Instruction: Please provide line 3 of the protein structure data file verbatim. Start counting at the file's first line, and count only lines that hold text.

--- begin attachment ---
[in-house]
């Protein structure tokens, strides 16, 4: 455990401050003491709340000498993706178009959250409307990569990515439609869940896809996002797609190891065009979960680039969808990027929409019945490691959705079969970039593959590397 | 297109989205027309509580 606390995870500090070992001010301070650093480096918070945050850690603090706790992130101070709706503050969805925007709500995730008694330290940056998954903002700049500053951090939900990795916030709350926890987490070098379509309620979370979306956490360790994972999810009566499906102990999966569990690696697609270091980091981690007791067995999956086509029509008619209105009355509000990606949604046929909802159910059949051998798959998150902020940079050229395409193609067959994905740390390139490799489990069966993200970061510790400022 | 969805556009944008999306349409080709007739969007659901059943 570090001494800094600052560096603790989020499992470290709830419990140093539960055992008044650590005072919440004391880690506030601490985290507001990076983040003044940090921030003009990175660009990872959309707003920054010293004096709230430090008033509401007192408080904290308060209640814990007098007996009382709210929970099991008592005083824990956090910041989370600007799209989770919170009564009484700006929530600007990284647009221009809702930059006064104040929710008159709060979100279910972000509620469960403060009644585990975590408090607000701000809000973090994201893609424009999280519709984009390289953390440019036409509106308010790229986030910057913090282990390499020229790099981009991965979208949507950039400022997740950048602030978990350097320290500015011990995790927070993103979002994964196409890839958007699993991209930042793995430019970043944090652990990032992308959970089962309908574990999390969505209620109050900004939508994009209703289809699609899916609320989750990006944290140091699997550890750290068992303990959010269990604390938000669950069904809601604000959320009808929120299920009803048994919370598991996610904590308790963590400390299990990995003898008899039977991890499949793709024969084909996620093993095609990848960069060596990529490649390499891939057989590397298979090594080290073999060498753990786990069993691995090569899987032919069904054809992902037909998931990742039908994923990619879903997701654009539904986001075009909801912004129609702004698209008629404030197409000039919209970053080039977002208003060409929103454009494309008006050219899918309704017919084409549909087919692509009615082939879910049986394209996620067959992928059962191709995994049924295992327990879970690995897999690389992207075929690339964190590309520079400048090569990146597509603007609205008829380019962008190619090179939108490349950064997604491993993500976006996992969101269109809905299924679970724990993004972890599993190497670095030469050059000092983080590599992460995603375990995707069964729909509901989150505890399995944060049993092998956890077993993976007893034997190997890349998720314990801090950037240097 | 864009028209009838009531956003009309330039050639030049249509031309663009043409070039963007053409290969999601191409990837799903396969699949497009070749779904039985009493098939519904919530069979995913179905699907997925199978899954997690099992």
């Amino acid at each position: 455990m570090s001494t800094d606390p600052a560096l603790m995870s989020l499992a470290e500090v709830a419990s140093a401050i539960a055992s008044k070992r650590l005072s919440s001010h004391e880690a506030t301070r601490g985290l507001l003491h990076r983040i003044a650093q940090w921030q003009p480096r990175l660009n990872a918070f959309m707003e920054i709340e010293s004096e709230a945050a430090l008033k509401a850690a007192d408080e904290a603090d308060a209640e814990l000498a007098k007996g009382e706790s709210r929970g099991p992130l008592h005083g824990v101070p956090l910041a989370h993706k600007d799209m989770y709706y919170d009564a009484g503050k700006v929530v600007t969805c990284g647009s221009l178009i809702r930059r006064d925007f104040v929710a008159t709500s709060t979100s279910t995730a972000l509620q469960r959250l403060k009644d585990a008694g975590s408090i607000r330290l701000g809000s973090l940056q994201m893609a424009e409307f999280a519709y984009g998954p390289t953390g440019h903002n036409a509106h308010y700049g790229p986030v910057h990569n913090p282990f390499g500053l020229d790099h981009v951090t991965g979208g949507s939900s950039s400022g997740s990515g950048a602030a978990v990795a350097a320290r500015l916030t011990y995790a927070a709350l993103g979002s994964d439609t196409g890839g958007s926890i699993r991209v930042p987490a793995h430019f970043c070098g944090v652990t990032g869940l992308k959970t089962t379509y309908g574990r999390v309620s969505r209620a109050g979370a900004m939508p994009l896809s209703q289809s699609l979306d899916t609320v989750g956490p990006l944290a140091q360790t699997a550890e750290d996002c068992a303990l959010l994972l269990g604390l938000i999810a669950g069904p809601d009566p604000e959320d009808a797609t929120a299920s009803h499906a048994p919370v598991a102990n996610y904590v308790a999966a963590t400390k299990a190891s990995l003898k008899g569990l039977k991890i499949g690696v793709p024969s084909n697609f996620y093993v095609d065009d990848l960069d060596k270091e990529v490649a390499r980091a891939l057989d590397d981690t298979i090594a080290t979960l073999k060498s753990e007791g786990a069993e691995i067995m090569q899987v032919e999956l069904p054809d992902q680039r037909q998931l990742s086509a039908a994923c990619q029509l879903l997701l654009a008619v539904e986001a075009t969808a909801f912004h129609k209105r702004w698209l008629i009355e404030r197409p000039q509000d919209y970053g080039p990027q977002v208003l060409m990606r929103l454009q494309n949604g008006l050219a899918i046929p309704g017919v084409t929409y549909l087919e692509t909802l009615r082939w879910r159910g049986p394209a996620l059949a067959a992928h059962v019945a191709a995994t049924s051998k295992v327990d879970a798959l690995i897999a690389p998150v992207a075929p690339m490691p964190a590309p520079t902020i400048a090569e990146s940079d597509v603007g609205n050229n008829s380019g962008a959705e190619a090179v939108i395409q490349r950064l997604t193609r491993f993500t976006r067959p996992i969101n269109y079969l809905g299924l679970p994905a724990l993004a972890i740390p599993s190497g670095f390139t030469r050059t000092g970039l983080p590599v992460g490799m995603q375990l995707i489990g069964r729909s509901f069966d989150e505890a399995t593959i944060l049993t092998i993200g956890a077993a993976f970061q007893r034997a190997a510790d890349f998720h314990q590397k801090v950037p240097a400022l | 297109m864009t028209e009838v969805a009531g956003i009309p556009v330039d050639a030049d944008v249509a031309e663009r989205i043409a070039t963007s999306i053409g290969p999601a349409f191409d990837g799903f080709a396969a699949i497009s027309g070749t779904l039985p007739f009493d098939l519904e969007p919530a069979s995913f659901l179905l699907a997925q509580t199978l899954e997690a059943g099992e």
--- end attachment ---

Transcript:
């Amino acid at each position: 455990m570090s001494t800094d606390p600052a560096l603790m995870s989020l499992a470290e500090v709830a419990s140093a401050i539960a055992s008044k070992r650590l005072s919440s001010h004391e880690a506030t301070r601490g985290l507001l003491h990076r983040i003044a650093q940090w921030q003009p480096r990175l660009n990872a918070f959309m707003e920054i709340e010293s004096e709230a945050a430090l008033k509401a850690a007192d408080e904290a603090d308060a209640e814990l000498a007098k007996g009382e706790s709210r929970g099991p992130l008592h005083g824990v101070p956090l910041a989370h993706k600007d799209m989770y709706y919170d009564a009484g503050k700006v929530v600007t969805c990284g647009s221009l178009i809702r930059r006064d925007f104040v929710a008159t709500s709060t979100s279910t995730a972000l509620q469960r959250l403060k009644d585990a008694g975590s408090i607000r330290l701000g809000s973090l940056q994201m893609a424009e409307f999280a519709y984009g998954p390289t953390g440019h903002n036409a509106h308010y700049g790229p986030v910057h990569n913090p282990f390499g500053l020229d790099h981009v951090t991965g979208g949507s939900s950039s400022g997740s990515g950048a602030a978990v990795a350097a320290r500015l916030t011990y995790a927070a709350l993103g979002s994964d439609t196409g890839g958007s926890i699993r991209v930042p987490a793995h430019f970043c070098g944090v652990t990032g869940l992308k959970t089962t379509y309908g574990r999390v309620s969505r209620a109050g979370a900004m939508p994009l896809s209703q289809s699609l979306d899916t609320v989750g956490p990006l944290a140091q360790t699997a550890e750290d996002c068992a303990l959010l994972l269990g604390l938000i999810a669950g069904p809601d009566p604000e959320d009808a797609t929120a299920s009803h499906a048994p919370v598991a102990n996610y904590v308790a999966a963590t400390k299990a190891s990995l003898k008899g569990l039977k991890i499949g690696v793709p024969s084909n697609f996620y093993v095609d065009d990848l960069d060596k270091e990529v490649a390499r980091a891939l057989d590397d981690t298979i090594a080290t979960l073999k060498s753990e007791g786990a069993e691995i067995m090569q899987v032919e999956l069904p054809d992902q680039r037909q998931l990742s086509a039908a994923c990619q029509l879903l997701l654009a008619v539904e986001a075009t969808a909801f912004h129609k209105r702004w698209l008629i009355e404030r197409p000039q509000d919209y970053g080039p990027q977002v208003l060409m990606r929103l454009q494309n949604g008006l050219a899918i046929p309704g017919v084409t929409y549909l087919e692509t909802l009615r082939w879910r159910g049986p394209a996620l059949a067959a992928h059962v019945a191709a995994t049924s051998k295992v327990d879970a798959l690995i897999a690389p998150v992207a075929p690339m490691p964190a590309p520079t902020i400048a090569e990146s940079d597509v603007g609205n050229n008829s380019g962008a959705e190619a090179v939108i395409q490349r950064l997604t193609r491993f993500t976006r067959p996992i969101n269109y079969l809905g299924l679970p994905a724990l993004a972890i740390p599993s190497g670095f390139t030469r050059t000092g970039l983080p590599v992460g490799m995603q375990l995707i489990g069964r729909s509901f069966d989150e505890a399995t593959i944060l049993t092998i993200g956890a077993a993976f970061q007893r034997a190997a510790d890349f998720h314990q590397k801090v950037p240097a400022l | 297109m864009t028209e009838v969805a009531g956003i009309p556009v330039d050639a030049d944008v249509a031309e663009r989205i043409a070039t963007s999306i053409g290969p999601a349409f191409d990837g799903f080709a396969a699949i497009s027309g070749t779904l039985p007739f009493d098939l519904e969007p919530a069979s995913f659901l179905l699907a997925q509580t199978l899954e997690a059943g099992e």